Did you love our post last week about false friends in English and German? Then just for you, here’s part two. If you missed out, find part one here! And in case you need a little catching up as to what false friends are, they’re words in languages that look the same, but have different meanings.
If you’re looking to expand (grow, make bigger) your language knowledge, here are six more false friends in English and German and their meanings!
Do you wonder about differences between German and English? Could it be the difference between wonder and sich wundern? Wonder in English means to be curious about something, while sich wundern in German means to be surprised about something.
Aren’t the differences between languages wonderful?
For example (wonder):
- I wonder what we’re going to have for dinner tonight. I hope it’s spaghetti!
- Do you ever wonder what your life would be like if you did something different?
This is a false friend that works more when you’re speaking than when you’re writing. Where in English means “in what place or position,” while if someone says wer in German, they’re saying “who.”
The next time you’re talking to someone, make sure you have your where’s and who’s in order. It’ll be much less confusing!
For example (where):
- Where are you going this weekend? Are you going to the beach?
- Do you know where you’re going? Are we lost?
Do you spend your money wisely, or donate it to a good cause? It might depend on which language you’re speaking! To spend in English is to give money for something, while spenden in German is to donate money.
Spend your money with good intention and think of donating to a wonderful cause!
For example (spend):
- I usually spend a lot of money on books.
- He doesn’t have a lot of extra money to spend, but when he does, he likes to buy things for his friends.
Overhear / überhören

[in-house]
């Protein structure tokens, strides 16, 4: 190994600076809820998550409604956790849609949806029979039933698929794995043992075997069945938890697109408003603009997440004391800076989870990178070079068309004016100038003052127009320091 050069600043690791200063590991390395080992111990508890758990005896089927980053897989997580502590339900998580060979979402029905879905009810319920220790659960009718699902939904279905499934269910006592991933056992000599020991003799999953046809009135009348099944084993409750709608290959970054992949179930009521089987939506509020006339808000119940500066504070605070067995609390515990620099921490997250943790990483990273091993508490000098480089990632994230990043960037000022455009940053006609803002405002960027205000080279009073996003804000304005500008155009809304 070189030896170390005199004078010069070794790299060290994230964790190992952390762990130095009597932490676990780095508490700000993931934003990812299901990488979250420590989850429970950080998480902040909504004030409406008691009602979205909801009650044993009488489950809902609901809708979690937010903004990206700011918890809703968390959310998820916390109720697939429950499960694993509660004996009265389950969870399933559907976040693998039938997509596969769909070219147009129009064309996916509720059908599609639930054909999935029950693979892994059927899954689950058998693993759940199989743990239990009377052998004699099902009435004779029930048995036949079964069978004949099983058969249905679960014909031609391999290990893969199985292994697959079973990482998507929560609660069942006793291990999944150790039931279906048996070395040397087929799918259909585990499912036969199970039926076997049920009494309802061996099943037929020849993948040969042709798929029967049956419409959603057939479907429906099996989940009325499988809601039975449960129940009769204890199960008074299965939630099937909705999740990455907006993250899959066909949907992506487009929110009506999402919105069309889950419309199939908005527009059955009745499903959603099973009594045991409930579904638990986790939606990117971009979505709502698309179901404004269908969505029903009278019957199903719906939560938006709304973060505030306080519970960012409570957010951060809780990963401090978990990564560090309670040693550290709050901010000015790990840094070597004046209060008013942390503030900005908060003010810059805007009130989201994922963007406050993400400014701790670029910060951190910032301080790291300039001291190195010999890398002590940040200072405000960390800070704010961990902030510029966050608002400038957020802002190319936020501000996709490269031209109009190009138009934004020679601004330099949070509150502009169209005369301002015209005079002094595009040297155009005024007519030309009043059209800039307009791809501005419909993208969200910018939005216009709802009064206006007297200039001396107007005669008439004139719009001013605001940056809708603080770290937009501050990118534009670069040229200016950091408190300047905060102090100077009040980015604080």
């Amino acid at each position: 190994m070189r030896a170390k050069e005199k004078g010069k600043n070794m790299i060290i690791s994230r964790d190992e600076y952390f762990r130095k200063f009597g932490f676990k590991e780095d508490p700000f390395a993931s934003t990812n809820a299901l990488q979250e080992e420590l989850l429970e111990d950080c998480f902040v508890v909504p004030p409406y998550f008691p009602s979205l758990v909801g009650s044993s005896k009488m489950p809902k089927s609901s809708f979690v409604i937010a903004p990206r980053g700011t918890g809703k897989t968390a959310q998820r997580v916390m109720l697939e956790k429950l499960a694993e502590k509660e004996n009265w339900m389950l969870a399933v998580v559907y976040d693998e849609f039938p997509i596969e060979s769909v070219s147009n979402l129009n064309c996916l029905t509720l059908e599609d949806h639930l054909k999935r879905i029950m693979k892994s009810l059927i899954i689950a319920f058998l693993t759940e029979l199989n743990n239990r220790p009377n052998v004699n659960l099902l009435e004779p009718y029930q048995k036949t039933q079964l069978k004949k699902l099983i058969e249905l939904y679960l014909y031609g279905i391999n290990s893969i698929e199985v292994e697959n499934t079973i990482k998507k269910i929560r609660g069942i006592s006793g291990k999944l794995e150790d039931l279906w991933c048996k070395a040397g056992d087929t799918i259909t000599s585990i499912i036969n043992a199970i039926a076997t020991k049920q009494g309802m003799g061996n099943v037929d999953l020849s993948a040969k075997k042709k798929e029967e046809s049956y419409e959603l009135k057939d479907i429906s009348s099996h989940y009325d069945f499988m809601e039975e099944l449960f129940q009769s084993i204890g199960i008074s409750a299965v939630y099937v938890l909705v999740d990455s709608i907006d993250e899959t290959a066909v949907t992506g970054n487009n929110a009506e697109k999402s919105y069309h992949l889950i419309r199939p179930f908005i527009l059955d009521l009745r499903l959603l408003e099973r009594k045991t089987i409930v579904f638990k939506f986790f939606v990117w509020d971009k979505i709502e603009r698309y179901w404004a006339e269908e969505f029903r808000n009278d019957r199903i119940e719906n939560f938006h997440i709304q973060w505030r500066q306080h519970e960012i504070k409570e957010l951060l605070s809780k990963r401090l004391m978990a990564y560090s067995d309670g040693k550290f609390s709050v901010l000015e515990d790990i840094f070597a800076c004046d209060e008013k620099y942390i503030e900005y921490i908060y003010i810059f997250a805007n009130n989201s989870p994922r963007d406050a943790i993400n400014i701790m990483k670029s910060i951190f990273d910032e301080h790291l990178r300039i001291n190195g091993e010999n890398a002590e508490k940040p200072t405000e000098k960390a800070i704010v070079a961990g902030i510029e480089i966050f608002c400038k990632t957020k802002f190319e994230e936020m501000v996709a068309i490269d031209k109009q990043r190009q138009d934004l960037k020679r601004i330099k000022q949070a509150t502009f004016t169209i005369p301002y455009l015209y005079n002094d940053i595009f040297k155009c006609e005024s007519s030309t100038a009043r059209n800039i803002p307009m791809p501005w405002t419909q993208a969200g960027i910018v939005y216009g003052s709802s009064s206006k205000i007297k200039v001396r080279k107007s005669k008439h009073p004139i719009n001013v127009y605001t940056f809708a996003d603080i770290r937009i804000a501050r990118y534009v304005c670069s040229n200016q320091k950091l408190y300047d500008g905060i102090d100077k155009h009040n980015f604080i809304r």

This is another tricky one for German learners, as it seems like it would make sense to use überhören if you overheard something. But in German, überhören has a very different meaning!
In English, if you overhear something, it means that you heard something without the speaker knowing it. In German, however, überhören means to miss or ignore something. Don’t miss out, and listen very carefully during your next meeting!
For example (overhear):
- I overheard our boss talking about our sales in the kitchen. It doesn’t seem like the company is doing so well.
- She couldn’t help but overhear people talking about her at the party.
This one may be more for the German learners out there, as I know when I was learning German, if I didn’t know a certain verb, I would take the English word, stick an -en on the end, and have done with it (be finished). But don’t do that if you want to grab the salt from someone!
Where in English, grab means to seize something suddenly, or take get someone’s attention, while graben in German means to dig. Don’t dig yourself into a hole with this false friend!
For example (grab):
- Can I grab you for a second? I need to tell you something in private.
- The baby grabbed the toy away from his older sister.
Do you like to wander around? Me too (in both meanings of the word)!
In English, to wander is to walk around without a certain goal. In German, wandern is to go hiking. The next time you need a break, take a wander around the office, or take a weekend to go on a hike! Getting out in nature can help your mental health and make you more focused.
For example (wander):
- The mother had to tell her children not to wander around the store, even if they were bored.
- I realized I had been sitting for a long time at work, so I got up from my desk and wandered around for a couple of minutes to stretch my legs.
Did you like these new false friends in English? Have you had trouble with any of them before? Let us know what you think in the comments below!
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Check out these other popular blogs: Taboo words in English, 7 Synonyms for Being Drunk, 7 American English Slang Words, or these Sports Idioms used in English!
Erin Duffin lives in Hamburg, is an English teacher, blogger, yoga instructor, and will always give you a hand with false friends in English!
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